Hugh Kappel and the New Center of the Art World
Artist Hugh Kappel
Have you ever heard of the artist Hugh Kappel? Unless you have made a visit to the Hiro gallery, you may not be familiar with his work, justifiably for the sake of his absence in surveys of art history. As New York was gaining a foothold as the international center of the modern art world following World War II, many native and immigrant artists raced to reach artistic fame. Hubert Kappel was a German Jew born in 1910, and an expatriate who fled Nazi persecution, attaining U.S. citizenship in 1939. The growing movement in America was Abstract Expressionism. It was arguably the greatest American painting movement of the twentieth century, akin to the reach of Impressionism in 1870. You may be more familiar with celebrated artists such as Jackson Pollock, Mark Rothko, Willem de Kooning, and Franz Kline. Until very recently, the scope of recognized Abstract Expressionist artists was not expanded upon. Pure talent receded in the face of other artist’s exceptional abilities and tactics that some were able to muster, such as self-promotion, clever recognition, and pure luck.
The artist Hugh Kappel was an early and articulate member in the movement by 1945 and his work was included in the two seminal Expressionist exhibitions in 1951 and 1953. Kappel held his own in invigorating trained members of the New York School practicing European “New Art” movements (such as Fauvism, DaDa, Cubism, etc.), by expanding their vision and vigor for art. He was a part of the new way of seeing. As a member of the 8th Street Club, the major force behind the diffusion of Abstract Expressionism, he lectured on a new way of perceiving space and time. But Kappel’s notoriety may have been decreased simply by his residential move from New York. Additionally, why Kappel is not included in the art-historical canon may be due to the flocking of artists to the movement (see the large quantity of artists exhibiting alongside Kappel in figures 1-2). In written texts, especially surveys of history, few artists are ever allotted slots as representatives of any particular art movement. However, the artist Hugh Kappel’s early addition to the movement is undeniable.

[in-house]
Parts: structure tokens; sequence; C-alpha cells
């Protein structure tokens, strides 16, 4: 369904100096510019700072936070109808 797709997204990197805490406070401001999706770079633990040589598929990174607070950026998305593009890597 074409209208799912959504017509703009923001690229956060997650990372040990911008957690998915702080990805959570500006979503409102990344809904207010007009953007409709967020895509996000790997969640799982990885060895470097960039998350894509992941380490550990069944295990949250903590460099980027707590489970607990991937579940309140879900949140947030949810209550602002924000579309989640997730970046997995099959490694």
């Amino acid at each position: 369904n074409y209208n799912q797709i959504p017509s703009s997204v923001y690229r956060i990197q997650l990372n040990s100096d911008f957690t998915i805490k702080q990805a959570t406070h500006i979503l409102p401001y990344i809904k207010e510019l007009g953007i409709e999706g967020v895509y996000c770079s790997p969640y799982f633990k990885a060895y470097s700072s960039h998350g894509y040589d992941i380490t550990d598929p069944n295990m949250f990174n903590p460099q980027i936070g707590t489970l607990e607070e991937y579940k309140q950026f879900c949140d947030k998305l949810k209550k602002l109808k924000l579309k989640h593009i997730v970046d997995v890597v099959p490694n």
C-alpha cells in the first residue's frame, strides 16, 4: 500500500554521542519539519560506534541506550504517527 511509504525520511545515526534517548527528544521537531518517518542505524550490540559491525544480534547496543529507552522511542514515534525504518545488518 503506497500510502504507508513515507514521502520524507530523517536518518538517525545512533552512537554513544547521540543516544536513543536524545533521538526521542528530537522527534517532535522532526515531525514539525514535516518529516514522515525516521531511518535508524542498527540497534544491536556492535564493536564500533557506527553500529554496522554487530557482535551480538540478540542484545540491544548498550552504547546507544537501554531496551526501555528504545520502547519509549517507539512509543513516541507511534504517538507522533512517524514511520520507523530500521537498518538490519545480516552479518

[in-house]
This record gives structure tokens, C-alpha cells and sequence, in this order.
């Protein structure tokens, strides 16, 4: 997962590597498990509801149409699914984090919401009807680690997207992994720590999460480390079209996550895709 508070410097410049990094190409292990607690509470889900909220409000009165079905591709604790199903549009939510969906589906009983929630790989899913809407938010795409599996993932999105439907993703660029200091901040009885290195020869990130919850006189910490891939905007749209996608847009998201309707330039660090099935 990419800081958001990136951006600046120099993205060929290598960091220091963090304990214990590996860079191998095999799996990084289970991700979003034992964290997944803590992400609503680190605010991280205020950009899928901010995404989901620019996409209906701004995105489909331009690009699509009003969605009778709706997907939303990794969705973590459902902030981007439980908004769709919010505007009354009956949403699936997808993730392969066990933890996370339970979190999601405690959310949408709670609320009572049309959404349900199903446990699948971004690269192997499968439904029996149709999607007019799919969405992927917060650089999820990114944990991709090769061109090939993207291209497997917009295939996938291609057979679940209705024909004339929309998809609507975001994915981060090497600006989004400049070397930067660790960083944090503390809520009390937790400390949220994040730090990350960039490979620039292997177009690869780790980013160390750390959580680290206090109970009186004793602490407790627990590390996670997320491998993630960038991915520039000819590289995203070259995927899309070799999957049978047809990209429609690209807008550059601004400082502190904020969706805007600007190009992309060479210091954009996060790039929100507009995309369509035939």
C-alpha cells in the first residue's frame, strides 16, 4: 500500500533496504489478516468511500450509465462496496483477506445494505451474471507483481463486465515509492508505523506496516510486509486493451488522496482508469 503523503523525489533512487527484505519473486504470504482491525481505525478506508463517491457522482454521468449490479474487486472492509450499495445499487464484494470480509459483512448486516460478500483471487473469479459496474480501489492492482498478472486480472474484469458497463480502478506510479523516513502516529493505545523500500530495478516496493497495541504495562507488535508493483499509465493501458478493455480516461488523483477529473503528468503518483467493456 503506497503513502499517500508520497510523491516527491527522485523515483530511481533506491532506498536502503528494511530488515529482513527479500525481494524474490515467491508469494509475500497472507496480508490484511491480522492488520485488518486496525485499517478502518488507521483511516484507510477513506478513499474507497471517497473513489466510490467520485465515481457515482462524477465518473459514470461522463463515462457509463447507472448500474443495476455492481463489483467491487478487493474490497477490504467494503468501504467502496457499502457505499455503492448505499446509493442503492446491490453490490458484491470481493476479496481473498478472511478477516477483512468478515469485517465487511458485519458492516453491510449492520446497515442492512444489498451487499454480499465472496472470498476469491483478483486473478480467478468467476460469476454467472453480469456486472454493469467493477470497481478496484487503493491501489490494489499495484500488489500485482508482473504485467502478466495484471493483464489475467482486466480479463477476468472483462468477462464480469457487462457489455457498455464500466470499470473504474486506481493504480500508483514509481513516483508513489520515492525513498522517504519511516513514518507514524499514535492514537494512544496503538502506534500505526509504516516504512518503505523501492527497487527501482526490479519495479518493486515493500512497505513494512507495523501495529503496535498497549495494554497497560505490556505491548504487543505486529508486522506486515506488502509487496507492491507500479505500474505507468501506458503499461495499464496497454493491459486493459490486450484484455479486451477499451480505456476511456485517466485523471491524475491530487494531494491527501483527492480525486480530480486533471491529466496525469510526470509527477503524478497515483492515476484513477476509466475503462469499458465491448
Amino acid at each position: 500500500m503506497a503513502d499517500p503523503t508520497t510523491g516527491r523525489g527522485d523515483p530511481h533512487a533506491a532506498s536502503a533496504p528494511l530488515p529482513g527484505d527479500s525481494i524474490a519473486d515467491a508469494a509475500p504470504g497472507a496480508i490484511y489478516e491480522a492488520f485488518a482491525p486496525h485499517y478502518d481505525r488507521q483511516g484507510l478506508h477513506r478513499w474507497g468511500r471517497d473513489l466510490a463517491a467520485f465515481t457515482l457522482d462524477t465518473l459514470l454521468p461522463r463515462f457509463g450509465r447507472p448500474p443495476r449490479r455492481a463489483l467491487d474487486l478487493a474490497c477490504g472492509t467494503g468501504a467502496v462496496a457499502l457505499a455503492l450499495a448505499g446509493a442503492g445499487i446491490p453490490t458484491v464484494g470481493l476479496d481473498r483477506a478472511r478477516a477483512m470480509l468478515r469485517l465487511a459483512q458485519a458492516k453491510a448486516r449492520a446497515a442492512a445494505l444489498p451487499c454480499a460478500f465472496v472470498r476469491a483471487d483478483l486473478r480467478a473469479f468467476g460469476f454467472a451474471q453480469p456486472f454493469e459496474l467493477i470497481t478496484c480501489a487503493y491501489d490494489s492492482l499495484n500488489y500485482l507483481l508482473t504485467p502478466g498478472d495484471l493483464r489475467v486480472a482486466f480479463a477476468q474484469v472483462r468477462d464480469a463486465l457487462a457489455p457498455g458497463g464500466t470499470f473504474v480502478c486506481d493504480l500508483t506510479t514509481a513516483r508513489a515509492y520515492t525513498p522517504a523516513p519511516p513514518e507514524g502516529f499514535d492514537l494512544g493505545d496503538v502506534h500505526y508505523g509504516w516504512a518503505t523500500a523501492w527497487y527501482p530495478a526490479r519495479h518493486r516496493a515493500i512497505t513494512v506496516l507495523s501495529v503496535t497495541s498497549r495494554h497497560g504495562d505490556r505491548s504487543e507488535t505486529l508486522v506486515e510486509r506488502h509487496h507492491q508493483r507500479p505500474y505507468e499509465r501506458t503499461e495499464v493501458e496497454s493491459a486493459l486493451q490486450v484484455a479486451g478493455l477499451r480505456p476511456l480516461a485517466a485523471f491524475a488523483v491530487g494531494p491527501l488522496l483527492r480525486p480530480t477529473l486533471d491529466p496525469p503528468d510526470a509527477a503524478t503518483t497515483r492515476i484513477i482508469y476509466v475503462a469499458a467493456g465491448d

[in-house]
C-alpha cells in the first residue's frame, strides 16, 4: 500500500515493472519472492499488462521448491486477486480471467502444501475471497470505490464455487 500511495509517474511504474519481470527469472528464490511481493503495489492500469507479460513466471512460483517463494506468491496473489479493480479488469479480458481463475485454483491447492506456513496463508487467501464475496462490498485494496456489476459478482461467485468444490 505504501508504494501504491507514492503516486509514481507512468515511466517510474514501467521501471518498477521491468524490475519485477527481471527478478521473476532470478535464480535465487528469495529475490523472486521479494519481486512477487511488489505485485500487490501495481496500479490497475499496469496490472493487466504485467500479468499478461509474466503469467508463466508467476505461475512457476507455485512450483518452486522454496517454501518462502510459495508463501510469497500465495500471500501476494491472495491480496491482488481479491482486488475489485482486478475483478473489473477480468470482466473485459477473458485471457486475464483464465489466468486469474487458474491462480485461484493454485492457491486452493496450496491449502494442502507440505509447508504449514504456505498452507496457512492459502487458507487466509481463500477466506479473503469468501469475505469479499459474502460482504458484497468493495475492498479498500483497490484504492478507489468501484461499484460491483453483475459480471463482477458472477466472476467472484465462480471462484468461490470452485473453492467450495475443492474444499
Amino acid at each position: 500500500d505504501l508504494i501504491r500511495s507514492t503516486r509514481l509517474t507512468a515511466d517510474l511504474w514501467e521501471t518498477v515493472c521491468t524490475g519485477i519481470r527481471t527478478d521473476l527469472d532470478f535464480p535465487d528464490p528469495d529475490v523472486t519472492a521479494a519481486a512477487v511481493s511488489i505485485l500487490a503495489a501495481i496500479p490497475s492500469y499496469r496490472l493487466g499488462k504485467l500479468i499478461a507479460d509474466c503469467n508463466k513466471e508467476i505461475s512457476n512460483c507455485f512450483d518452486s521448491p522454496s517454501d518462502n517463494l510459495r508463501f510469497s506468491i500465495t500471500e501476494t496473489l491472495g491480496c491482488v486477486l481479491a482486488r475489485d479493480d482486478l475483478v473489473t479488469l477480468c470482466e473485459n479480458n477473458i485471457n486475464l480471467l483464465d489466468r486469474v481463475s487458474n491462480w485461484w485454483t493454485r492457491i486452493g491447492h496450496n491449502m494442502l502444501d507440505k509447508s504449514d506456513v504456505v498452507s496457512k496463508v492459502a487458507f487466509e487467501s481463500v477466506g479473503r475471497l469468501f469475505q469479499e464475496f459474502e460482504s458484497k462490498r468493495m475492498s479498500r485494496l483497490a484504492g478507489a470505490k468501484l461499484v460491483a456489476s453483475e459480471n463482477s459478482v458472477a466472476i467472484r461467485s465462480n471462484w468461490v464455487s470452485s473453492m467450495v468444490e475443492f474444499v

Kappel’s “longing for pure forms and the beauty of color” became the basis of his individual philosophy of artistic expression, which was fulfilled by creating non-objective art. He felt that this genre most strongly fostered an affirmation of the human spirit. Such strength is seen in many of his works, including Trapped and Enthroned (figures 3-4) through tense and vigorous design, and free color gestures. More concretely, he exited the Cubist style by breaking the form of shapes into expressive brush strokes. He elevated the effects of vibrant colors in generating an explosive spectacle of color, which balanced its loose forms upon the picture plane. These intense paintings were created at the height of the Abstract Expressionist movement, an energetic moment of artistic revelation.
The Hiro Fine Art gallery recognizes the artist Hugh Kappel’s importance in cultivating Abstract Expressionism, and the sustained value of his striking paintings. We are home to several of his important paintings. Now that you know a little about Kappel, don’t be shy to view the vitality of his works up close at the gallery.